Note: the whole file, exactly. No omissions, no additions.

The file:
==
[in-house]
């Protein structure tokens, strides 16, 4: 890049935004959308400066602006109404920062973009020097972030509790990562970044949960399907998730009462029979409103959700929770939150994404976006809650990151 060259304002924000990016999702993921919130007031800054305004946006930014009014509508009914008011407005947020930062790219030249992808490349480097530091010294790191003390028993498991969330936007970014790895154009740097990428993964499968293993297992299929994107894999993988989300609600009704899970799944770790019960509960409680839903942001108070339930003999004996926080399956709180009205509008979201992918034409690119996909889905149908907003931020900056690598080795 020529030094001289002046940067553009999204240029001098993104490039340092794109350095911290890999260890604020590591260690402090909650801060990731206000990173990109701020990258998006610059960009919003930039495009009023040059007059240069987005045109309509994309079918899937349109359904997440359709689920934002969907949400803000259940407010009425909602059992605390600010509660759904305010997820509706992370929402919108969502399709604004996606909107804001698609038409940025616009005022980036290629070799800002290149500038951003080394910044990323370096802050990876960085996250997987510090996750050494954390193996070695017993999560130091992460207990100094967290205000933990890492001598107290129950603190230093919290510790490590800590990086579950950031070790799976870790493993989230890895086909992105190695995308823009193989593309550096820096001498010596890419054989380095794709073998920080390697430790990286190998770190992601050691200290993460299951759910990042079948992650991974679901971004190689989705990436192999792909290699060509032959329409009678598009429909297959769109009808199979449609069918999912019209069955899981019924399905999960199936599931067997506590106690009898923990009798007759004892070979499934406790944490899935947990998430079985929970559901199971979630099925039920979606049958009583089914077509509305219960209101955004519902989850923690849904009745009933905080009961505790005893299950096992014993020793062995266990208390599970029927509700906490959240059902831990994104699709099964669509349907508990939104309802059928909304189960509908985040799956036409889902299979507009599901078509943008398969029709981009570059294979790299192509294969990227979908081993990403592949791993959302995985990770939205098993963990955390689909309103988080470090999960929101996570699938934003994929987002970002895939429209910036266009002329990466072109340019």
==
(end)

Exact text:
[in-house]
């Protein structure tokens, strides 16, 4: 890049935004959308400066602006109404920062973009020097972030509790990562970044949960399907998730009462029979409103959700929770939150994404976006809650990151 060259304002924000990016999702993921919130007031800054305004946006930014009014509508009914008011407005947020930062790219030249992808490349480097530091010294790191003390028993498991969330936007970014790895154009740097990428993964499968293993297992299929994107894999993988989300609600009704899970799944770790019960509960409680839903942001108070339930003999004996926080399956709180009205509008979201992918034409690119996909889905149908907003931020900056690598080795 020529030094001289002046940067553009999204240029001098993104490039340092794109350095911290890999260890604020590591260690402090909650801060990731206000990173990109701020990258998006610059960009919003930039495009009023040059007059240069987005045109309509994309079918899937349109359904997440359709689920934002969907949400803000259940407010009425909602059992605390600010509660759904305010997820509706992370929402919108969502399709604004996606909107804001698609038409940025616009005022980036290629070799800002290149500038951003080394910044990323370096802050990876960085996250997987510090996750050494954390193996070695017993999560130091992460207990100094967290205000933990890492001598107290129950603190230093919290510790490590800590990086579950950031070790799976870790493993989230890895086909992105190695995308823009193989593309550096820096001498010596890419054989380095794709073998920080390697430790990286190998770190992601050691200290993460299951759910990042079948992650991974679901971004190689989705990436192999792909290699060509032959329409009678598009429909297959769109009808199979449609069918999912019209069955899981019924399905999960199936599931067997506590106690009898923990009798007759004892070979499934406790944490899935947990998430079985929970559901199971979630099925039920979606049958009583089914077509509305219960209101955004519902989850923690849904009745009933905080009961505790005893299950096992014993020793062995266990208390599970029927509700906490959240059902831990994104699709099964669509349907508990939104309802059928909304189960509908985040799956036409889902299979507009599901078509943008398969029709981009570059294979790299192509294969990227979908081993990403592949791993959302995985990770939205098993963990955390689909309103988080470090999960929101996570699938934003994929987002970002895939429209910036266009002329990466072109340019």